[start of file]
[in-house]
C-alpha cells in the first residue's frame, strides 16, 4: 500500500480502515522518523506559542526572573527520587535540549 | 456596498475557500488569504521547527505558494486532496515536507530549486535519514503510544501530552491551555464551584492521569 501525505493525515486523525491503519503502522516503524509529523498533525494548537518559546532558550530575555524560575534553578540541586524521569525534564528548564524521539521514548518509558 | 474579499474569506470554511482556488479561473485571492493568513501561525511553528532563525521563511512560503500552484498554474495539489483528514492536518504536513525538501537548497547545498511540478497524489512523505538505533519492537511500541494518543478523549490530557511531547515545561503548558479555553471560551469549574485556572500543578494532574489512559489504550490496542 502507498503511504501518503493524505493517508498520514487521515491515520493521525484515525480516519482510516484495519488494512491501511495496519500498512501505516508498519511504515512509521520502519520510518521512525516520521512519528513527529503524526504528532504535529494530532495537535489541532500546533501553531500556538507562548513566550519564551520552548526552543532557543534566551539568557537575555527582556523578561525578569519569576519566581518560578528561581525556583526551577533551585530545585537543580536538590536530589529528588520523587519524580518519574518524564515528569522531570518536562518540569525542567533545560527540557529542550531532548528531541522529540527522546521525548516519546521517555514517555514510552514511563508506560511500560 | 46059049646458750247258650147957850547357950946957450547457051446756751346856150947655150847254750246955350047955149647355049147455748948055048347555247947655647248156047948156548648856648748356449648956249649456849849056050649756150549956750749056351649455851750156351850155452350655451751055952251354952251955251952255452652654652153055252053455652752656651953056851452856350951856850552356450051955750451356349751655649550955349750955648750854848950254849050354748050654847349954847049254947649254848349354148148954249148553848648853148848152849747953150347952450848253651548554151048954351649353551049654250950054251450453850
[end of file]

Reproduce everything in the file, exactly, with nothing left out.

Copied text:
[in-house]
C-alpha cells in the first residue's frame, strides 16, 4: 500500500480502515522518523506559542526572573527520587535540549 | 456596498475557500488569504521547527505558494486532496515536507530549486535519514503510544501530552491551555464551584492521569 501525505493525515486523525491503519503502522516503524509529523498533525494548537518559546532558550530575555524560575534553578540541586524521569525534564528548564524521539521514548518509558 | 474579499474569506470554511482556488479561473485571492493568513501561525511553528532563525521563511512560503500552484498554474495539489483528514492536518504536513525538501537548497547545498511540478497524489512523505538505533519492537511500541494518543478523549490530557511531547515545561503548558479555553471560551469549574485556572500543578494532574489512559489504550490496542 502507498503511504501518503493524505493517508498520514487521515491515520493521525484515525480516519482510516484495519488494512491501511495496519500498512501505516508498519511504515512509521520502519520510518521512525516520521512519528513527529503524526504528532504535529494530532495537535489541532500546533501553531500556538507562548513566550519564551520552548526552543532557543534566551539568557537575555527582556523578561525578569519569576519566581518560578528561581525556583526551577533551585530545585537543580536538590536530589529528588520523587519524580518519574518524564515528569522531570518536562518540569525542567533545560527540557529542550531532548528531541522529540527522546521525548516519546521517555514517555514510552514511563508506560511500560 | 46059049646458750247258650147957850547357950946957450547457051446756751346856150947655150847254750246955350047955149647355049147455748948055048347555247947655647248156047948156548648856648748356449648956249649456849849056050649756150549956750749056351649455851750156351850155452350655451751055952251354952251955251952255452652654652153055252053455652752656651953056851452856350951856850552356450051955750451356349751655649550955349750955648750854848950254849050354748050654847349954847049254947649254848349354148148954249148553848648853148848152849747953150347952450848253651548554151048954351649353551049654250950054251450453850